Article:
The sign specifically states it’s suitable for motorbikes. This in my eyes makes it legal. I have checked trailwise website and there are question marks under all modes of transport including motorbikes.
Regardless, due to the fact there is a sign stating it is suitable for bikes, no locked gates or other visual indicators to highlight it is illegal, so I always ride this trail when in the area. Be aware though, that this section is not for beginners, it’s a tight, single track and passes a firing range.
Always stop at the gate if you see a red flag flying or hear gunfire. Do not proceed. I’ve never seen a red flag flying, but there are signs along the trails.
This section is a single-track tarmac road. Once you pass the houses at point two the road turns into trail.
Proceed uphill along a hard, compact base with some grass growing in the middle. It’s easy-going between trees and hedges separating farmers’ fields. There are a few puddles when it levels out and the trail appears to be a well-used by farm vehicles. There’s no mud at all, just hard, compact gravel stone base. There are also good views of rolling Welsh countryside as you ride along.
Cross over the road. Go straight on. It’s tarmacked to start with, proceed round the right-hand bend, downhill for a couple hundred metres and you will see the trail forking off to the left. Another easy, well used, hard compacted trail with grass growing in the middle.
There are a few puddles where the trail levels, but none are deep or troublesome. You are now traversing a hillside between fields with great views of the valley to the right. Keep heading down under trees. You will see the tarmac road approaching. Take care when you get to it as it’s possible to build speed on this section.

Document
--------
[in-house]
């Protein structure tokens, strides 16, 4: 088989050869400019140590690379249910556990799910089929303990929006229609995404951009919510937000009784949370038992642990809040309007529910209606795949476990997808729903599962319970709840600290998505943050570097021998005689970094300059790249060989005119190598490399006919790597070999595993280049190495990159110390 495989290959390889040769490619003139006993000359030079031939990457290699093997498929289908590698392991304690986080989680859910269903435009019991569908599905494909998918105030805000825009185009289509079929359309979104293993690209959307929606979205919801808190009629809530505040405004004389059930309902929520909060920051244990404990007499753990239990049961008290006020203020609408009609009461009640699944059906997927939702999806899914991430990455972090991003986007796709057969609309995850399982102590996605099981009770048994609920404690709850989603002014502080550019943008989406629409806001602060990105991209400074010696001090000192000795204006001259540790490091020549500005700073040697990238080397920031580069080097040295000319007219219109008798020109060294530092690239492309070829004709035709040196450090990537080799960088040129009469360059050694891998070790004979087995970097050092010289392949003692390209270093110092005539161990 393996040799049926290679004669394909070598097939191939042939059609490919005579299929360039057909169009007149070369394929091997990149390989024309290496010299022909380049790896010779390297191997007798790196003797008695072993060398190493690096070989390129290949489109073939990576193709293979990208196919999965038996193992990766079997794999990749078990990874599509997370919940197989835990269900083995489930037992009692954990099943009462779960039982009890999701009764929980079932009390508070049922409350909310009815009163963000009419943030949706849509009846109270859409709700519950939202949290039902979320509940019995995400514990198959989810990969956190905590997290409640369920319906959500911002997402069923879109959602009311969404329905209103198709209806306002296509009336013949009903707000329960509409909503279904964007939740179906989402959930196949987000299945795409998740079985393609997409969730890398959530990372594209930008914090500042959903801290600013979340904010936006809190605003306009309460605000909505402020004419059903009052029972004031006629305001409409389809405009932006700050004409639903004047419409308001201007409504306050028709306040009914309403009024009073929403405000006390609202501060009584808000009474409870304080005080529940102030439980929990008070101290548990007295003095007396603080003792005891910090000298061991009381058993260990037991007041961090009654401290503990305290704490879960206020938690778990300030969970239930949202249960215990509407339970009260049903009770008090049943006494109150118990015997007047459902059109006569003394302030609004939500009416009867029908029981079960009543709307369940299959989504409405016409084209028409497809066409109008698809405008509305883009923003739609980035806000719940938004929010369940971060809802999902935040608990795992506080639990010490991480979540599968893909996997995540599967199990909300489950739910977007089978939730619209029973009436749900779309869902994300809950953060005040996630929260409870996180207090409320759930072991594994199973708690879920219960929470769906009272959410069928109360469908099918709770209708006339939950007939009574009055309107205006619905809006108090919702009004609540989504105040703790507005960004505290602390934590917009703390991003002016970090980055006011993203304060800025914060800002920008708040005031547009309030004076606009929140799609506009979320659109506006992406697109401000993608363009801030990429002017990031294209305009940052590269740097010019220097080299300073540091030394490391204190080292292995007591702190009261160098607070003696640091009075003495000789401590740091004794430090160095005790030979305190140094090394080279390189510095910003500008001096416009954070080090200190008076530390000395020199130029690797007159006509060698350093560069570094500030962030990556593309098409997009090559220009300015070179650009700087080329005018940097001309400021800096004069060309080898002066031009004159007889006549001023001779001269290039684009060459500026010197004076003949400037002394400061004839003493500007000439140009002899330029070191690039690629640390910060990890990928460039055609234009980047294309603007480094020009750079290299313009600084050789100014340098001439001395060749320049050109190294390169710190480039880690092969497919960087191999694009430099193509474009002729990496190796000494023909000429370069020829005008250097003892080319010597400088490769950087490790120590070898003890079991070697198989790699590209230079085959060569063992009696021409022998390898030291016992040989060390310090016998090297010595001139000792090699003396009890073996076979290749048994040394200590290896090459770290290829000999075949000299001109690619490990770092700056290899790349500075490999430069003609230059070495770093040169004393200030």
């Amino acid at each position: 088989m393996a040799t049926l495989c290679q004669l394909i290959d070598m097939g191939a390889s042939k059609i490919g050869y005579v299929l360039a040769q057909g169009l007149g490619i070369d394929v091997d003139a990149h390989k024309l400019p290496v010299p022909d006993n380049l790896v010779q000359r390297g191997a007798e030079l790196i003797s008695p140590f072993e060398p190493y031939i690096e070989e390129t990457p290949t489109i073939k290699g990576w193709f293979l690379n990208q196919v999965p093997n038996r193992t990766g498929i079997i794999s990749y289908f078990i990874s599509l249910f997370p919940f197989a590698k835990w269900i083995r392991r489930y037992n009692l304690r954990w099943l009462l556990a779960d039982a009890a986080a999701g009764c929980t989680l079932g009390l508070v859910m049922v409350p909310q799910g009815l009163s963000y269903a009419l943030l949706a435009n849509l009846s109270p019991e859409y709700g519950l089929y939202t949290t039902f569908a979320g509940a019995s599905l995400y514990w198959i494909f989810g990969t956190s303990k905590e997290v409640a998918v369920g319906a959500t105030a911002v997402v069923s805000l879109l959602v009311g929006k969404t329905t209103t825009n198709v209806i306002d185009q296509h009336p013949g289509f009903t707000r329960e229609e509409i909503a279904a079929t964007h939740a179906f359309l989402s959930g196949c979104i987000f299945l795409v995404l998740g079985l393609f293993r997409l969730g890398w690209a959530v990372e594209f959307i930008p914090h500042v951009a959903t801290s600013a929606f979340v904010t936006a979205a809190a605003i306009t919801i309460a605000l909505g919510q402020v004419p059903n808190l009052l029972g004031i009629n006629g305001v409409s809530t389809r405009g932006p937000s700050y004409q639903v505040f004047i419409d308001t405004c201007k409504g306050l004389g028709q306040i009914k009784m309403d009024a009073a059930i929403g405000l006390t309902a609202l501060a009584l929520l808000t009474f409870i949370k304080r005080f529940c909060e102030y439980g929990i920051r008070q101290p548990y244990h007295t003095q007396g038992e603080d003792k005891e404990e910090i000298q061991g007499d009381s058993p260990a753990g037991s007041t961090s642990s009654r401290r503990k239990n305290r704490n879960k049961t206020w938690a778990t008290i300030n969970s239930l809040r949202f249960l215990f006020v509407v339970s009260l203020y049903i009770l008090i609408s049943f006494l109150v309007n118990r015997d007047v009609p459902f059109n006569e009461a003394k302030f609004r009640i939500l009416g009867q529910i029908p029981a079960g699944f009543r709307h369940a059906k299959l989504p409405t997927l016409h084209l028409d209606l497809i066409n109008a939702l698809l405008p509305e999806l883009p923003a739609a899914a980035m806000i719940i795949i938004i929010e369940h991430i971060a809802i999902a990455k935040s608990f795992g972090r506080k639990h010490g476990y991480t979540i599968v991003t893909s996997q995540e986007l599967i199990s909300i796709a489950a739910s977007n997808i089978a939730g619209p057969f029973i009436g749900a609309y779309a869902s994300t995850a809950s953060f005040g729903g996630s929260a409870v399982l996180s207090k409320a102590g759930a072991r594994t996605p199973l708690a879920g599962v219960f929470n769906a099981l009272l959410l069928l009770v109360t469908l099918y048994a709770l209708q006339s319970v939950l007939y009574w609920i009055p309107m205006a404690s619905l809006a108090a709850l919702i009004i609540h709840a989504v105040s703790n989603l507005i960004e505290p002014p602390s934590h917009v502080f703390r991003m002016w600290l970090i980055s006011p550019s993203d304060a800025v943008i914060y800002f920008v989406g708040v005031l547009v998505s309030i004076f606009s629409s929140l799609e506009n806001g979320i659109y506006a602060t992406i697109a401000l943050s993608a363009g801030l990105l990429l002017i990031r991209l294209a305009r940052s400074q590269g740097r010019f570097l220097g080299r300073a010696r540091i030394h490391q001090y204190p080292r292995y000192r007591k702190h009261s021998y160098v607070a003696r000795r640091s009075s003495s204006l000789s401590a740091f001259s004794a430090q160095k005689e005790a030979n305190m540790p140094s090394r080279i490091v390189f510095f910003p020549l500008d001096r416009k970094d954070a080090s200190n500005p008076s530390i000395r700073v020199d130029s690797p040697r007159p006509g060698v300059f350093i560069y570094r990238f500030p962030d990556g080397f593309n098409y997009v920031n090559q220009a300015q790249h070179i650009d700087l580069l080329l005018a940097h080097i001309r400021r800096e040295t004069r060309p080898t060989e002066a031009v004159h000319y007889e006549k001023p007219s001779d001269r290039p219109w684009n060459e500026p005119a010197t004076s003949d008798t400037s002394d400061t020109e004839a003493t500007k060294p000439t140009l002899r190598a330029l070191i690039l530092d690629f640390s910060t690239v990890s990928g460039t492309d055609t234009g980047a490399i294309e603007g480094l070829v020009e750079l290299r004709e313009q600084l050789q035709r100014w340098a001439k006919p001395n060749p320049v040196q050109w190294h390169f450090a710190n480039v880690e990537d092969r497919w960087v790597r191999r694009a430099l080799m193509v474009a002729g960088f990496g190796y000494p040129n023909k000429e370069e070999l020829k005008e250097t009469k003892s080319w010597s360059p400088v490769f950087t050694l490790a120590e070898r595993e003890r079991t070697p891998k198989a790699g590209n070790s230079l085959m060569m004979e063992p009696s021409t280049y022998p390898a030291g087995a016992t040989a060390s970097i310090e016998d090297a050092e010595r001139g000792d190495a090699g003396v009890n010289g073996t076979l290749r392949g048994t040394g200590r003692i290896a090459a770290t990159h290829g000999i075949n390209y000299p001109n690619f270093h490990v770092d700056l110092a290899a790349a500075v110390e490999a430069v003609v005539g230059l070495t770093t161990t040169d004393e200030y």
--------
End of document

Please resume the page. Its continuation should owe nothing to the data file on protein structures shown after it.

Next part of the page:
Short road section.
There’s a sign stating unsuitable for vehicles. Head down the tarmac for a short distance between houses. Continue straight into the trail after you pass the houses. There’s lots of grass growing in the middle, with hard compact tracks either side. Head downhill between overgrown hedges.
The trail becomes a bit trickier now and is pretty torn up with lots of loose material. Take care. It becomes a bit tighter and narrow as you proceed towards the ford at the bottom. There’s a nice shallow ford which denotes the boundary between England and Wales.
This is my favourite section. It’s very overgrown and narrow and it would be impossible to do this section on anything but a bike. You will be ducking under tree branches (nothing too serious to stop you riding the trail), but there’s still a solid base with a bit of mud thrown on top for good measure and it feels like you are in a jungle at points.
Then it gets very narrow. On my KTM 950 my legs were touching both sides of the bank in one section. No wide panniers, or wide luggage, will make it through this section. Continue up to where the road forks, passing a derelict house on the right.
Turn left, through the gate and proceed to the cottage on the right. It’s a well-used 4×4 access track for the house at the end, hard compact, no ruts, but grass growing in the middle. Pass the entrance to the house on the right and the trail turns to singletrack.
Lots of overgrown vegetation and low hanging branches. Keep on going, at times it’s hard to see the floor, but it does eventually open up. Proceed through the next gate, you are now entering the firing range territory.
Continue along much of the same, single track between trees. It gets pretty tight against a barbed-wire fence. Continue to the next gate. You won’t be getting much speed up, especially on any big adventure bikes.
After the gate, the trail opens up again. It becomes an overgrown lane. You will soon pass some houses on the left. The remainder of the track is hard compact which soon turns into tarmac. All the while below trees so take care as the road can be very slippery.